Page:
Voice-based conference calls have generally disappeared from the company except when dealing with customers and certain external partners. The ubiquity and ease of use of these systems means that the typical communication between employees who don’t sit together has migrated from telephone to VC. This holds true even for one-on-one impromptu consultations.
Study participants also pointed to other success factors for remote collaboration. Employees frequently rely on cloud-based file sharing, together with applications such as Google Docs, that support simultaneous editing and comment threads between and during VC meetings. Widespread use of instant messaging, often used to invite a collaborator to a private VC, adds immediacy to communication.
Technology is not the only thing that contributes to the quality of remote collaborations. Many interviewees were adamant in asserting the critical role played by periodic face-to-face team meetings, especially at the outset of working together. These meetings establish the trust, respect, and familiarity necessary to sustain a remote working partnership. Employees also pointed to an open and collaborative corporate culture as factors in allowing distributed teams to succeed. Finally, the abundance of shared spaces, such as conference rooms, phone rooms, and public areas, enables ad-hoc VCs to occur along with those scheduled in advance.
A video portal is a VC connection that is left on continuously. Typically, small VC units are set up in a team’s work area so that team members can see and be seen by other (remote) team members (see Figure 4). From log data, we estimated that more than fifty teams were using video portals, and the incidence was growing rapidly.
Across the six teams we studied, we found a range of video portal uses and interaction styles. We identified four different usage patterns:
- Spontaneous communication. By providing signals of “presence” and “availability,” and by eliminating start-up overhead, video portals encourage team members to converse, seek clarifications, and exchange updates. One participating team member captured the advantages quite well: “It does a pretty good job of simulating hallway conversations. A keyword catches your interest, you jump in and participate. You feel more like a team, and knowledge sharing is definitely better. This would not happen over chat or email.”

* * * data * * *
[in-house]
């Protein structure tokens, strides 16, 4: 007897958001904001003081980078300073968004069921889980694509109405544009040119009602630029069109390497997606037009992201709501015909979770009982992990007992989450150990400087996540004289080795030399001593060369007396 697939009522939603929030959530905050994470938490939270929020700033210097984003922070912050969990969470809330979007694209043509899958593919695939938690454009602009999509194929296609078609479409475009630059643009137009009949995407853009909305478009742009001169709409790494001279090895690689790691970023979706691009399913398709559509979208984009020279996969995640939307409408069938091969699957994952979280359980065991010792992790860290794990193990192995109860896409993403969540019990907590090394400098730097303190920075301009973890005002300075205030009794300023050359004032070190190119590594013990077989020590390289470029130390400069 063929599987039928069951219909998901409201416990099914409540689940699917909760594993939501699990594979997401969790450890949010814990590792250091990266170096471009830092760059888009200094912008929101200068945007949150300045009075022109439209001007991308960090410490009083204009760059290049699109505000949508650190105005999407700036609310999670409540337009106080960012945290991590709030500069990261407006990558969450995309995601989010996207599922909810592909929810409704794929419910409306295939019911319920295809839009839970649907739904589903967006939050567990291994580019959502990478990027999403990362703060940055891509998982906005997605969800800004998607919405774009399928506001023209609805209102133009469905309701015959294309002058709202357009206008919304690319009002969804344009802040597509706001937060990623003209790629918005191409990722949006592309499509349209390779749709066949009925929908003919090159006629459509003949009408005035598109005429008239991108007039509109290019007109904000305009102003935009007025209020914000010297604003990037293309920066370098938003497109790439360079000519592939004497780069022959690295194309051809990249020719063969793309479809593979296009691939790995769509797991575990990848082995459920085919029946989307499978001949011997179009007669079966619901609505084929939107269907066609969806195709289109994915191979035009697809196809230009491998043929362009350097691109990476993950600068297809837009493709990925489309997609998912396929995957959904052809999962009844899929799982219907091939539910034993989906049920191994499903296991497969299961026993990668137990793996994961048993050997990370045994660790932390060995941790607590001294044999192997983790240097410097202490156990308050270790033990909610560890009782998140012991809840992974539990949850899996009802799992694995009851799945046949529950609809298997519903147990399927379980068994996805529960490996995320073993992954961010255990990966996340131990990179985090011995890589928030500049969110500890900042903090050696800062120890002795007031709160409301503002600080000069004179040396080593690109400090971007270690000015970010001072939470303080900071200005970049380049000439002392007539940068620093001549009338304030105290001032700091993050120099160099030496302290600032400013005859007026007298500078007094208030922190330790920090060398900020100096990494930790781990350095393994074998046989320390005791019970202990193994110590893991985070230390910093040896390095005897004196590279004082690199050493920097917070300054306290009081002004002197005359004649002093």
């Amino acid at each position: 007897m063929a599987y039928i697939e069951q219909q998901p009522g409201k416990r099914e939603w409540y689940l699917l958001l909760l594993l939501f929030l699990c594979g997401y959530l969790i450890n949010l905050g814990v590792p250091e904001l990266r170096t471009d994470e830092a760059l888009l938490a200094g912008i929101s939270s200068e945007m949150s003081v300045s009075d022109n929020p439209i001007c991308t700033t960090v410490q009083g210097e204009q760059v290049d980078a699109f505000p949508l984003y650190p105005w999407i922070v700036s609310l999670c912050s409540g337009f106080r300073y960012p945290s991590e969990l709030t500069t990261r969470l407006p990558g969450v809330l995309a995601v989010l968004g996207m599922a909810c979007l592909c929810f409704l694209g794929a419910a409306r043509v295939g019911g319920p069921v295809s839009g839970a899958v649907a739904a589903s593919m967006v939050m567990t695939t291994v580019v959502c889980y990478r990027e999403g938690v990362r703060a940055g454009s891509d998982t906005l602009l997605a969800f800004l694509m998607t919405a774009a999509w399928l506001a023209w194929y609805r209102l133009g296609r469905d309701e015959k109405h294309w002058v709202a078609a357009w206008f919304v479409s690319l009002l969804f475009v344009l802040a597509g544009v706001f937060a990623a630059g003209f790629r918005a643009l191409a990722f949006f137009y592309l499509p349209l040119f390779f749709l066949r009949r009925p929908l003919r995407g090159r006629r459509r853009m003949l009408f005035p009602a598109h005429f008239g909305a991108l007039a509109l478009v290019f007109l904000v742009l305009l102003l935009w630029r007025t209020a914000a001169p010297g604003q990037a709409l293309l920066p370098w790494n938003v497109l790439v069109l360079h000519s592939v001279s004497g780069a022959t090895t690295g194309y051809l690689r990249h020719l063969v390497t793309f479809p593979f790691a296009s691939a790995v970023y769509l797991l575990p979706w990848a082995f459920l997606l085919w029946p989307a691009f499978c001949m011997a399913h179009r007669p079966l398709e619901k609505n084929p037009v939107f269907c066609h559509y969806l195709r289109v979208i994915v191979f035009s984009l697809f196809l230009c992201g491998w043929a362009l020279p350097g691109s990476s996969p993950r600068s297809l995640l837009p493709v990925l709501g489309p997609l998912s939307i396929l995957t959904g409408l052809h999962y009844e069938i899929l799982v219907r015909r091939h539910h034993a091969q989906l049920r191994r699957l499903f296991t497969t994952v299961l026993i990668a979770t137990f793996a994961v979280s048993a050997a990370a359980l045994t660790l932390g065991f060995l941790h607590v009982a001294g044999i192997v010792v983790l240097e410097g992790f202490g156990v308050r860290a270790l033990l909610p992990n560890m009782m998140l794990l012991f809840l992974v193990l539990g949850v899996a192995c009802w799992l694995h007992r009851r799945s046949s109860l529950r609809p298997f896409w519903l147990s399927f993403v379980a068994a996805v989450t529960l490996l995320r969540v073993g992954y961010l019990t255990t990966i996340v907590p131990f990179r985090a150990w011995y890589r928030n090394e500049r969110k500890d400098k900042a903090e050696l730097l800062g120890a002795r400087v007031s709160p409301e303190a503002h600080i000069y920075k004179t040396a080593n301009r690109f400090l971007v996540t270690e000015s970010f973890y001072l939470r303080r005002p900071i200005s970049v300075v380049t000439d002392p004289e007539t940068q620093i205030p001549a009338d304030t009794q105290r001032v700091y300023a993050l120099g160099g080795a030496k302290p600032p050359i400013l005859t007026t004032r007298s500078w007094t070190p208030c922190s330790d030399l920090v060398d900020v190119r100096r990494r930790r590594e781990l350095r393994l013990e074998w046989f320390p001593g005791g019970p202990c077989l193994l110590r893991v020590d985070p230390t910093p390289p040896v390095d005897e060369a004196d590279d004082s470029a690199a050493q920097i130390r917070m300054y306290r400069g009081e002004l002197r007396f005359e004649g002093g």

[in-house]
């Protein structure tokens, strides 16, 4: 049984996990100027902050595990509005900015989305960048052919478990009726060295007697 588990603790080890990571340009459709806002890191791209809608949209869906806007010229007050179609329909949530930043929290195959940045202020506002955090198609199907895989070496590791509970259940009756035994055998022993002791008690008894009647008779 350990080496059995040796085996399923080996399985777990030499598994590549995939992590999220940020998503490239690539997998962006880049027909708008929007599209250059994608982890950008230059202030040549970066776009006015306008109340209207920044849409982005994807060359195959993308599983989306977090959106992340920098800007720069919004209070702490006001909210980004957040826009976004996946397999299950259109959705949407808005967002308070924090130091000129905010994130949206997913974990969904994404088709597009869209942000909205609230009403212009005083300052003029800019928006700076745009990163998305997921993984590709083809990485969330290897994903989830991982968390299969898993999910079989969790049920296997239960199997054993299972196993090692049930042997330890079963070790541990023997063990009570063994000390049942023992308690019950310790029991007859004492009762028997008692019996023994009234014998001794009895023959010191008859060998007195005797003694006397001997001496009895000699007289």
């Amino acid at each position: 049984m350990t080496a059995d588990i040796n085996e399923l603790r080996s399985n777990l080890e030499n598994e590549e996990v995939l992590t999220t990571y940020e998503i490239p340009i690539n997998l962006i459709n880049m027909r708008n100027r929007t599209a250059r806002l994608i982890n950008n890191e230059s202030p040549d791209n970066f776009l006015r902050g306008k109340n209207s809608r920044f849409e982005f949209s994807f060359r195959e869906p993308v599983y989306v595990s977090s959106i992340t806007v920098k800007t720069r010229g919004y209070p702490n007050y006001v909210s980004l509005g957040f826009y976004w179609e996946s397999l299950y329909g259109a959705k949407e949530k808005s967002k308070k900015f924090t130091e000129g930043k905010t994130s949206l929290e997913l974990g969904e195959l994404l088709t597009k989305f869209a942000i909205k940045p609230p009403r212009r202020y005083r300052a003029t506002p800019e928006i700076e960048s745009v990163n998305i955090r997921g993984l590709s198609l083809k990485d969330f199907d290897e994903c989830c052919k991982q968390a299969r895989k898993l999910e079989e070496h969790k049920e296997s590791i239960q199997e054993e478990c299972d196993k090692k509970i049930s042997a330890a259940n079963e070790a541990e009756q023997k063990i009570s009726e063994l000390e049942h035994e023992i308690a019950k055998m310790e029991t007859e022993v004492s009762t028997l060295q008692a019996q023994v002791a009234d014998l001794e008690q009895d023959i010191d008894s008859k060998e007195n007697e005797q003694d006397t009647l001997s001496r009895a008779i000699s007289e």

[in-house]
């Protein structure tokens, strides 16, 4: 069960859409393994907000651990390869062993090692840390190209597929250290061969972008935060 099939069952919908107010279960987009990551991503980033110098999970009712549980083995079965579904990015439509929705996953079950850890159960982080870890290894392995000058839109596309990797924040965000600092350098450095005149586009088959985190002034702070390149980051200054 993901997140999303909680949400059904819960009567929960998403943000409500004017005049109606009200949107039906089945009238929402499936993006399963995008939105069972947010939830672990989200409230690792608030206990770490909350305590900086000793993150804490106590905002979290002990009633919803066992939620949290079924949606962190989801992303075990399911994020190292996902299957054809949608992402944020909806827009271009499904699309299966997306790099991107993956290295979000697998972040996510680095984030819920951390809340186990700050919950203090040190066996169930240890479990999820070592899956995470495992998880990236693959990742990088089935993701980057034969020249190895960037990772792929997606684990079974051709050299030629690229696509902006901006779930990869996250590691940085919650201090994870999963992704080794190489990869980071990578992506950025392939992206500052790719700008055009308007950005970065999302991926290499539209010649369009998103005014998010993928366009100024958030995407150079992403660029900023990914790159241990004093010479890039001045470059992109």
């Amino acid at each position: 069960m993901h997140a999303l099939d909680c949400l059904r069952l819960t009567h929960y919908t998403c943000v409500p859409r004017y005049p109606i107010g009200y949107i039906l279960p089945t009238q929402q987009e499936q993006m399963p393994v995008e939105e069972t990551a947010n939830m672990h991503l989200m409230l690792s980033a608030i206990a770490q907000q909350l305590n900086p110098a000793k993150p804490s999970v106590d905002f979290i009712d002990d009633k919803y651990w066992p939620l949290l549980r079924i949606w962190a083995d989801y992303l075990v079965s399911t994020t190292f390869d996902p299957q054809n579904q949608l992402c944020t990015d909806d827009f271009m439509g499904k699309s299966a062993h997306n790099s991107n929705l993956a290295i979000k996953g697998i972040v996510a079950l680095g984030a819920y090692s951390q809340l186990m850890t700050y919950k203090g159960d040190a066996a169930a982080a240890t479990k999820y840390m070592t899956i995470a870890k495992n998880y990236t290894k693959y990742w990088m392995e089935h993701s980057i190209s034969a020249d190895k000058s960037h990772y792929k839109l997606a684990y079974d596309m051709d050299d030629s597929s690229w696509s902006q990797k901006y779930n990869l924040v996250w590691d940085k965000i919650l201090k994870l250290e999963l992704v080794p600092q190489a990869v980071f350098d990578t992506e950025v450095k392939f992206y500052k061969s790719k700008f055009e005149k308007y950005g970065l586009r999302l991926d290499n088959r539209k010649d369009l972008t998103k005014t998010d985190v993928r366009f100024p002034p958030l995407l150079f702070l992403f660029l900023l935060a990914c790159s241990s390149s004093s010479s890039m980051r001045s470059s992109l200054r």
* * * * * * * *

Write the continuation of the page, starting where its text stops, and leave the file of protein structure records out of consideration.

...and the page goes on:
- Engagement of remote team members. A New York-based team had two members working from other locations. Both of them were fairly autonomous and did not require frequent interaction with their colleagues. However, they both found it useful to overhear conversations happening in New York. In fact, they often blocked the video and just monitored the audio. The portal kept them informed of what was happening with the product and allowed them to feel more like a part of the team.
- Handoff coordination. A network surveillance team monitors the production network round the clock in three shifts from three locations. During shift overlap, a video portal allows efficient information exchange between the shifts and provides a convenient channel for further follow-up on ongoing issues.
- Access to expertise. A user interface design team advertised their video portal to their parent organization and invited “drop-ins” for design consultation. In this way, they provided on-demand office hours. Their clientele did not need to set up appointments or send email; they just joined the video portal, and if a team member was available, initiated their query. Other teams have moved to a similar model for consulting.
Video portal users have reported that seeing each other during the day helped maintain a cohesive team and a sense of shared identity. Research has found that this is important for developing highly effective teams.
Limitations of Videoconferencing in Remote Collaboration
We encountered two principal challenges to remote collaboration that even VC does not overcome. The first seems intractable: time zones. With team members in distant longitudes, real-time conversations require some participants to rise early or stay up late.
The other challenge is surmountable with new technology: the low-tech whiteboard plays a key role in design collaboration, and there’s currently no effective digital equivalent available commercially. We expect to see tools emerge to fill this gap.
Unique to Google?
We were curious to know if Google is unusual in its pervasive use of videoconferencing, so we conducted an informal email poll among friends and professional contacts. We received responses from sixty-six people working at more than fifty different companies, mostly in the technology and finance sectors. Although screen-sharing was common, by far the majority of distributed meetings relied on conference call technology. None of the larger companies in our sample had a significant number of VC-equipped rooms.
Only 15 percent participated in more videoconferences than voice-only conference calls, often using Skype or Google+ Hangouts instead of specially equipped conference rooms. Nearly all of the people in this group worked for small to mid-sized companies. While this poll is inconclusive, it suggests that most companies have not embraced VC. Small, resourceful businesses may lead the way in taking advantage of the VC channel.
We found that current VC technology can help to overcome many of the challenges associated with collaborating remotely. Under optimal conditions, including easily available and easy-to-use VC, when teams have overlapping work hours, and where familiarity and trust exist, the tyranny of distance can be alleviated significantly.